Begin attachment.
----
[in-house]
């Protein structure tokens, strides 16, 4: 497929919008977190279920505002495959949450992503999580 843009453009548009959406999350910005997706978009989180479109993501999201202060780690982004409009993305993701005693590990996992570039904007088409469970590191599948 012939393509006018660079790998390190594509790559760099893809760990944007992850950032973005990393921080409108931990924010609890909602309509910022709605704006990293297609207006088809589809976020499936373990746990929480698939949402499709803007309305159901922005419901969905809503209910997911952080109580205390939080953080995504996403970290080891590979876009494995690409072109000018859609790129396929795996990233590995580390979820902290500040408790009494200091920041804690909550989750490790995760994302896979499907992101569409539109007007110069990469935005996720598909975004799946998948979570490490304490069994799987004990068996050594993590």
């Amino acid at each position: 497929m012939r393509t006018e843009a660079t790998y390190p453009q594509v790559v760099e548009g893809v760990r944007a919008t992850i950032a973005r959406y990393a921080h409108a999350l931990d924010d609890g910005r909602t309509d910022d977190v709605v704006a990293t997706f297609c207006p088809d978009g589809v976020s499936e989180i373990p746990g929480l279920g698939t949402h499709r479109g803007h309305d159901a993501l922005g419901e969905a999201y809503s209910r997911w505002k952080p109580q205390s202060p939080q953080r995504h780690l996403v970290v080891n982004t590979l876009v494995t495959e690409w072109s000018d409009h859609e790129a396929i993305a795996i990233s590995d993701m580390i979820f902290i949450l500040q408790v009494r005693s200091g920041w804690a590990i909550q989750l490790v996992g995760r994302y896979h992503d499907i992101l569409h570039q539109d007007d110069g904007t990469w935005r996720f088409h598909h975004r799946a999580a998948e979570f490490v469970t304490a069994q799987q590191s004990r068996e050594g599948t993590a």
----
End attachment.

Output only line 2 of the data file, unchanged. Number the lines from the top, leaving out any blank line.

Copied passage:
């Protein structure tokens, strides 16, 4: 497929919008977190279920505002495959949450992503999580 843009453009548009959406999350910005997706978009989180479109993501999201202060780690982004409009993305993701005693590990996992570039904007088409469970590191599948 012939393509006018660079790998390190594509790559760099893809760990944007992850950032973005990393921080409108931990924010609890909602309509910022709605704006990293297609207006088809589809976020499936373990746990929480698939949402499709803007309305159901922005419901969905809503209910997911952080109580205390939080953080995504996403970290080891590979876009494995690409072109000018859609790129396929795996990233590995580390979820902290500040408790009494200091920041804690909550989750490790995760994302896979499907992101569409539109007007110069990469935005996720598909975004799946998948979570490490304490069994799987004990068996050594993590």